When facing tragedies as a Christian, I have discovered it is really important to embrace the core beliefs of the scripture and let “the rest” go.
The core beliefs are the scriptures that have been understood for centuries. They have been the buoyancy which has carried the nearly drowning soul since the beginning of time. And with some simple research, we can find the men and women who have rested in God’s provision to sustain them through the suffering of loss, failure, and heartache.
“The rest” can mean something different to a lot of people because there are many views within Christianity – interpretations of scripture, emphasis on certain topics, etc.
Despite the differences, Jesus Christ and him crucified is not in dispute and that is a good thing. And since losing Christopher, I have found myself time and time again, returning to the Apostle Paul’s words:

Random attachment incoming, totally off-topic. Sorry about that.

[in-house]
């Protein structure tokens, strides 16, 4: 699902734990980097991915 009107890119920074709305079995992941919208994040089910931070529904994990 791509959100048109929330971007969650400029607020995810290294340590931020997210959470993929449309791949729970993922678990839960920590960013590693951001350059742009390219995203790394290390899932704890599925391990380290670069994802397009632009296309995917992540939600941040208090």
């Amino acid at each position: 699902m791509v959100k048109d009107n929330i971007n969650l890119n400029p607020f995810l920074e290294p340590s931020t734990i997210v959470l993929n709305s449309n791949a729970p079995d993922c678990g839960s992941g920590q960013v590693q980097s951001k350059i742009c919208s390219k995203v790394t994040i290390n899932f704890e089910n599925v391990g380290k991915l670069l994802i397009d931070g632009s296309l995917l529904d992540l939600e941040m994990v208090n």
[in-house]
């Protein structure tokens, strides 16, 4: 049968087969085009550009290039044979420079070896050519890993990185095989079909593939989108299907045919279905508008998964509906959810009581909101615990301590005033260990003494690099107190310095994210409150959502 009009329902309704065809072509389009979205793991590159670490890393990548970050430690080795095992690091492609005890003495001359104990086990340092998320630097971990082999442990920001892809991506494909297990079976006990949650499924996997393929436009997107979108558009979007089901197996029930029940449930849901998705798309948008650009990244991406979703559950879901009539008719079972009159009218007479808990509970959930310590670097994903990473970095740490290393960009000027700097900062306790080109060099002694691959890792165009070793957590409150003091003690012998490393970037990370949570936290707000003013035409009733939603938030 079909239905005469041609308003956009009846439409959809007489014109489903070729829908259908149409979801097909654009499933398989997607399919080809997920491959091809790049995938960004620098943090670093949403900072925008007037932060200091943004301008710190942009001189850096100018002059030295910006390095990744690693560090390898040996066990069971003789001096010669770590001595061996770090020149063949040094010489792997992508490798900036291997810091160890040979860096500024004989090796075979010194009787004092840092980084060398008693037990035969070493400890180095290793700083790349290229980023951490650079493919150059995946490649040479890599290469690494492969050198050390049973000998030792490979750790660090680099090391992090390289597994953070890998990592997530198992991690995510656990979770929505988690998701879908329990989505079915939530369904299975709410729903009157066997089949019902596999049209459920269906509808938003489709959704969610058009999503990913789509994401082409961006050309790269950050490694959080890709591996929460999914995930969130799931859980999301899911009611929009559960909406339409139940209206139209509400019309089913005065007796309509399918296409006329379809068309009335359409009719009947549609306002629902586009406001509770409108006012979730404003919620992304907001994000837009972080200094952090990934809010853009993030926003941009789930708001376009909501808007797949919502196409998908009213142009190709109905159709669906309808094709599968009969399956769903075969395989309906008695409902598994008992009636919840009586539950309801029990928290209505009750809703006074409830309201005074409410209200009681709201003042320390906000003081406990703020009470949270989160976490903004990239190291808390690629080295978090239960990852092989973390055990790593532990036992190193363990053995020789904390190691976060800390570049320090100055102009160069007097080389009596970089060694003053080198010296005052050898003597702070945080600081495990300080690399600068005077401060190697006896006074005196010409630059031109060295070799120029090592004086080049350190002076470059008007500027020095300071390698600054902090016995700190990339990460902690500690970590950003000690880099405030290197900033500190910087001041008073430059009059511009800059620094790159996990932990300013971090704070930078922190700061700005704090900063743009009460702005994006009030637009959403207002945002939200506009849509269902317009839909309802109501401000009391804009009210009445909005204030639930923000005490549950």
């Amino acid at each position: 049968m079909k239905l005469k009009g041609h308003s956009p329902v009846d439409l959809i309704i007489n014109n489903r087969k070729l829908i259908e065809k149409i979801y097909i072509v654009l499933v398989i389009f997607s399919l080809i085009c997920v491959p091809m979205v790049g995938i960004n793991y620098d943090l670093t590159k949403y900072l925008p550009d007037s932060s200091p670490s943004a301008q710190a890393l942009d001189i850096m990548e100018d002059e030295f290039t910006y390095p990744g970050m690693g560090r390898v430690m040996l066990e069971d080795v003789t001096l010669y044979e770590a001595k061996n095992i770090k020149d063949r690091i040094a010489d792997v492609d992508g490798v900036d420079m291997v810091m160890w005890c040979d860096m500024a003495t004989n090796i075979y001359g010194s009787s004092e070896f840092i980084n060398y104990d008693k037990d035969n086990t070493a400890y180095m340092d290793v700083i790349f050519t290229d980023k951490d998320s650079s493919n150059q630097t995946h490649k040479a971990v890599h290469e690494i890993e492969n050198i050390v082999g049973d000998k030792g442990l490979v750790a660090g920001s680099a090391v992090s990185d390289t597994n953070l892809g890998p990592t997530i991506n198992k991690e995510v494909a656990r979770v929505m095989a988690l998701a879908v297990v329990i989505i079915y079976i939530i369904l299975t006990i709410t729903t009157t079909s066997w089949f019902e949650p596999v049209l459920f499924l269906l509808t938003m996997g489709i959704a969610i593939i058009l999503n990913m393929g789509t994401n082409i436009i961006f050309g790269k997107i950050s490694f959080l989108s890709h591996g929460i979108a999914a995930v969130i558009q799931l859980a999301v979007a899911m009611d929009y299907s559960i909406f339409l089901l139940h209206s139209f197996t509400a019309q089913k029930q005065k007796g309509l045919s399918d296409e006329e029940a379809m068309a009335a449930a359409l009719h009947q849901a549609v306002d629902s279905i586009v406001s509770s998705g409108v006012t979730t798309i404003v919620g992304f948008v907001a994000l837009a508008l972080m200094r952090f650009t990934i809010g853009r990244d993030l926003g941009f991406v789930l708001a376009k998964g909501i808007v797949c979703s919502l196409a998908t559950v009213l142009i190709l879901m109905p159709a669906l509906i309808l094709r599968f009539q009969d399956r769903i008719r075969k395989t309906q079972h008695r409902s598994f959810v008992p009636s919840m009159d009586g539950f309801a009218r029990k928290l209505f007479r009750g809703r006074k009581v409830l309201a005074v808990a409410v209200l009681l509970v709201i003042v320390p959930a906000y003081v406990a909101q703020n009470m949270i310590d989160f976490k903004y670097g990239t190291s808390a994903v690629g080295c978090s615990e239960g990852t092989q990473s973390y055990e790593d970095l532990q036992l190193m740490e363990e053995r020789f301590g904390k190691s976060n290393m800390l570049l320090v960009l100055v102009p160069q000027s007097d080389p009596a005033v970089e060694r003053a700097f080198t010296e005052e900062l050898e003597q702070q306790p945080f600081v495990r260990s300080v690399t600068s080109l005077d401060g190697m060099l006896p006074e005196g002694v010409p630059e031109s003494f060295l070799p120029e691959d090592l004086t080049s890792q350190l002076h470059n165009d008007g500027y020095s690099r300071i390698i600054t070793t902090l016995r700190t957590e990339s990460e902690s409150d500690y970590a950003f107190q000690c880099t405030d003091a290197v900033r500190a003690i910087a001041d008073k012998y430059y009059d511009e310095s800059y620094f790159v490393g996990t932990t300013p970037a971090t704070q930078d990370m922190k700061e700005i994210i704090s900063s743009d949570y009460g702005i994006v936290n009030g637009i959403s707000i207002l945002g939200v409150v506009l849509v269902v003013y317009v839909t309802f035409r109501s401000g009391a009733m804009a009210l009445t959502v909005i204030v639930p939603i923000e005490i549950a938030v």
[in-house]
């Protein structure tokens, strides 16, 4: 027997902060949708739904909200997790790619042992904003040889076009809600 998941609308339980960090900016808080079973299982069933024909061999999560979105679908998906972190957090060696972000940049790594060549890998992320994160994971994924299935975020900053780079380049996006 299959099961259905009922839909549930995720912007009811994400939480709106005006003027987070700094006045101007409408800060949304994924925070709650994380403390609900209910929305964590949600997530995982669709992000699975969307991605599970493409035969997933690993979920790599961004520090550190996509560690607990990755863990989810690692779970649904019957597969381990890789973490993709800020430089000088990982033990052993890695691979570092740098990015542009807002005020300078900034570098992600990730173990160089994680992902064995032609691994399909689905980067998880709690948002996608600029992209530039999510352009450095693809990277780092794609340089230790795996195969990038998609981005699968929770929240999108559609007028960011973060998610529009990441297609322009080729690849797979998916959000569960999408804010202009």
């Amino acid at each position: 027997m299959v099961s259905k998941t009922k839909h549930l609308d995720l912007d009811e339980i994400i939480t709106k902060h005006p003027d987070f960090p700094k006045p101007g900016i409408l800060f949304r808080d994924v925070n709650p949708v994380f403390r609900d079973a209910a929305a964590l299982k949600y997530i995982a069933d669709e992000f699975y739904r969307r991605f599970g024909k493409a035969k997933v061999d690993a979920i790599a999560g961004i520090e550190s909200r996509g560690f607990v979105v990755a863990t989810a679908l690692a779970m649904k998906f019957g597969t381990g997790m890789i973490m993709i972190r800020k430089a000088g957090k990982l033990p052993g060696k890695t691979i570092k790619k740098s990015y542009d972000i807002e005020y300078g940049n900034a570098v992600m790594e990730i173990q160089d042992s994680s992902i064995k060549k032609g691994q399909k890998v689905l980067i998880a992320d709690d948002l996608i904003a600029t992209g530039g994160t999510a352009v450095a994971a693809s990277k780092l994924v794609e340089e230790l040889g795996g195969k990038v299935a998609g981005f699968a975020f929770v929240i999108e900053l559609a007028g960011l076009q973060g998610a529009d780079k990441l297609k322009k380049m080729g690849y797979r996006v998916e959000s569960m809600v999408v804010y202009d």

For I determined to know nothing among you except Jesus Christ, and Him crucified.
That’s because “the rest” was and has been meaningless, noisy, and distracting to my shocked and confused mind.
If you don’t really know what I mean, you are likely to know if you find yourself standing at the threshold of some real suffering. Jesus is the only one who can calm the storm. There was nothing in me to “speak to the wind and the waves”.
Yes, me, of little faith.
Tragedies have a way of reducing us to running on low power and we only need some basics to keep functioning.
One way of thinking in Christian circles is the emphasis on faith and/or positive thinking/speaking. Both fit nicely in the American culture of don’t give up, you’ve got this, keep on keeping on – all positive, good advice.
Combine this with the scripture and you might begin to think you’re invincible from tragedies. Maybe this is why so many of us go on so long with questions, causing us further pain.